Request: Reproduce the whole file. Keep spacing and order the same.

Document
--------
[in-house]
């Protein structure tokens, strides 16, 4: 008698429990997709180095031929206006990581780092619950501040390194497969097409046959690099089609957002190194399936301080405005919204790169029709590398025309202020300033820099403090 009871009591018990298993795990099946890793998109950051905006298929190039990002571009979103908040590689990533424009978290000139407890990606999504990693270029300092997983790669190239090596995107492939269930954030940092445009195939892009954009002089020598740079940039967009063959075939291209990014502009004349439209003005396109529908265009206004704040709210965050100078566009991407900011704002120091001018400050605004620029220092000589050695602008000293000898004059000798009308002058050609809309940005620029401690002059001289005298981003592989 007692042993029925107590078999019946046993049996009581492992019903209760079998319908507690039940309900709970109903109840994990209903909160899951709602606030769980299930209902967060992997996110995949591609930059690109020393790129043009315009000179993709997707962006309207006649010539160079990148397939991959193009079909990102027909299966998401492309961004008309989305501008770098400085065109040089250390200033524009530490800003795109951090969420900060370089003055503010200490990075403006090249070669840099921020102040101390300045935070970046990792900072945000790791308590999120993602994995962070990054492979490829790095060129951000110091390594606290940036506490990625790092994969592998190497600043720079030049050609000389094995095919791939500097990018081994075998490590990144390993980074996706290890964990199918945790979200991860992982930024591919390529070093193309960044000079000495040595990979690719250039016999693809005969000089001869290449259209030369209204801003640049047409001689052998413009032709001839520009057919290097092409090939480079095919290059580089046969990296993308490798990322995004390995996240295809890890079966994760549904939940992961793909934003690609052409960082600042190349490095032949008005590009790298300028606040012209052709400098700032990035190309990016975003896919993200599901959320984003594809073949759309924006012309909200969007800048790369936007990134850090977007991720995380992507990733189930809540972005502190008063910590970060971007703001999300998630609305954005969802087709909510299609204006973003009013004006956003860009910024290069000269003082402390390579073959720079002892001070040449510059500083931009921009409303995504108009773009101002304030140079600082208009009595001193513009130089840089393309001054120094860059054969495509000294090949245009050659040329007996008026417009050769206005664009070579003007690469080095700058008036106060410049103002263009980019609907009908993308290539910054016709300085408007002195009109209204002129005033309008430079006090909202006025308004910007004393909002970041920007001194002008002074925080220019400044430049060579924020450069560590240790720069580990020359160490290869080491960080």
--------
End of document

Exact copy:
[in-house]
């Protein structure tokens, strides 16, 4: 008698429990997709180095031929206006990581780092619950501040390194497969097409046959690099089609957002190194399936301080405005919204790169029709590398025309202020300033820099403090 009871009591018990298993795990099946890793998109950051905006298929190039990002571009979103908040590689990533424009978290000139407890990606999504990693270029300092997983790669190239090596995107492939269930954030940092445009195939892009954009002089020598740079940039967009063959075939291209990014502009004349439209003005396109529908265009206004704040709210965050100078566009991407900011704002120091001018400050605004620029220092000589050695602008000293000898004059000798009308002058050609809309940005620029401690002059001289005298981003592989 007692042993029925107590078999019946046993049996009581492992019903209760079998319908507690039940309900709970109903109840994990209903909160899951709602606030769980299930209902967060992997996110995949591609930059690109020393790129043009315009000179993709997707962006309207006649010539160079990148397939991959193009079909990102027909299966998401492309961004008309989305501008770098400085065109040089250390200033524009530490800003795109951090969420900060370089003055503010200490990075403006090249070669840099921020102040101390300045935070970046990792900072945000790791308590999120993602994995962070990054492979490829790095060129951000110091390594606290940036506490990625790092994969592998190497600043720079030049050609000389094995095919791939500097990018081994075998490590990144390993980074996706290890964990199918945790979200991860992982930024591919390529070093193309960044000079000495040595990979690719250039016999693809005969000089001869290449259209030369209204801003640049047409001689052998413009032709001839520009057919290097092409090939480079095919290059580089046969990296993308490798990322995004390995996240295809890890079966994760549904939940992961793909934003690609052409960082600042190349490095032949008005590009790298300028606040012209052709400098700032990035190309990016975003896919993200599901959320984003594809073949759309924006012309909200969007800048790369936007990134850090977007991720995380992507990733189930809540972005502190008063910590970060971007703001999300998630609305954005969802087709909510299609204006973003009013004006956003860009910024290069000269003082402390390579073959720079002892001070040449510059500083931009921009409303995504108009773009101002304030140079600082208009009595001193513009130089840089393309001054120094860059054969495509000294090949245009050659040329007996008026417009050769206005664009070579003007690469080095700058008036106060410049103002263009980019609907009908993308290539910054016709300085408007002195009109209204002129005033309008430079006090909202006025308004910007004393909002970041920007001194002008002074925080220019400044430049060579924020450069560590240790720069580990020359160490290869080491960080």